Reaction to Article on Slaying of Laurie Myles

* As if the tragedy of losing a wife, mother and friend weren't enough for the family and friends of Laurie Myles to bear, they will also have the memory of the false, mean-spirited article "Slain Mother 'Loved the Lord Very Much' " (Sept. 17).

In what should have been a tribute to the innocent victim of a violent crime, readers were given negative personal information about the victim and her family that was more in keeping with the journalistic style of a supermarket tabloid.

Why on earth would a reader be interested in how much the family paid for their house? The other information detailing the family's finances and Laurie Myles' personal troubles have left me dumbfounded.

I think The Times owes the Myles family and the friends of Laurie Myles an apology.

JO ANN M. SMITH

North Hills

* If Laurie Myles had been the perpetrator, this kind of information might be relevant, but since she was the innocent victim of a robbery-related shooting, what possible purpose could be served by printing such information, except to add to the grief and trauma already being experienced by her family?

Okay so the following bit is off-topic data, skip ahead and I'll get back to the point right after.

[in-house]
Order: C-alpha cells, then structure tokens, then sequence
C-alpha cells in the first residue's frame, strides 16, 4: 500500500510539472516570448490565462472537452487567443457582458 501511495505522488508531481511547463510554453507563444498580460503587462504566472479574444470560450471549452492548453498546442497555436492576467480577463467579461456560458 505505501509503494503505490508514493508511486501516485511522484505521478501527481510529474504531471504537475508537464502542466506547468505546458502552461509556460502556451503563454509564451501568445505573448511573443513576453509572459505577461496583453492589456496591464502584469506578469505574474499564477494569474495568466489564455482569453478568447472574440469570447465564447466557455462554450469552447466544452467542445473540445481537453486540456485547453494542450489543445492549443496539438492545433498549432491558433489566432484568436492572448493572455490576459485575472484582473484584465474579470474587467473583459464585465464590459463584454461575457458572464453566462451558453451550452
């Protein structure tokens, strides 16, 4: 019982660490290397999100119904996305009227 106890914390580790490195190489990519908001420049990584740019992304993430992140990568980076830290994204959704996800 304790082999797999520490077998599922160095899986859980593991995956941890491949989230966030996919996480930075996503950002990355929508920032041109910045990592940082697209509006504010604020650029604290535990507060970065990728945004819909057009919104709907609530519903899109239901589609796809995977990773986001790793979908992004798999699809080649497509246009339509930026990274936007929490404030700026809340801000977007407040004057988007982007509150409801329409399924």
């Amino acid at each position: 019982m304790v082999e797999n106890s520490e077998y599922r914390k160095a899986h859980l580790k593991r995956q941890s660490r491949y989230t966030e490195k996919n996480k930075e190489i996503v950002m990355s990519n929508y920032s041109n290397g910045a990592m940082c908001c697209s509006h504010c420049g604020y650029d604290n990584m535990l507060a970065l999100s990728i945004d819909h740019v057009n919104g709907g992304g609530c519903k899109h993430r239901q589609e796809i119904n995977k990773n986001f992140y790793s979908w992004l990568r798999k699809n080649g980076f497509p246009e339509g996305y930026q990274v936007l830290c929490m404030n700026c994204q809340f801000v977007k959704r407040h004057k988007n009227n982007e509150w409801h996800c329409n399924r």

Two or three weeks ago, two articles appeared, on the same day, that profiled two women who had recently died--one beaten to death in Oakland and the other who succumbed to a drug overdose on the Westside. Similar background profiles were included for them, but in both cases were appropriate since in both cases the women's lifestyles and personal choices were relevant to their deaths.

Laurie Myles' purported lifestyle and personal choices had absolutely no bearing on her tragic death. The reporting of such facts is not only irrelevant but cruel.

LINDA S. HAMILTON

Calabasas

* I'm sure you all feel you have good reasons for including the supposed "dirty laundry" of this murdered woman in an article about her death. I don't agree.

There is a sidebar listing a summary of follow-home crimes on the same page as the article. This implies that Laurie Myles had been the victim of such a crime. If she is indeed a victim, why would a respectable newspaper decide to present her to the reading public in a negative light at all?

Please stay true (if that's possible anymore) to sound journalistic principles. I want at least one newspaper that I can still read.

DIANE K. NAISHTAT

Burbank

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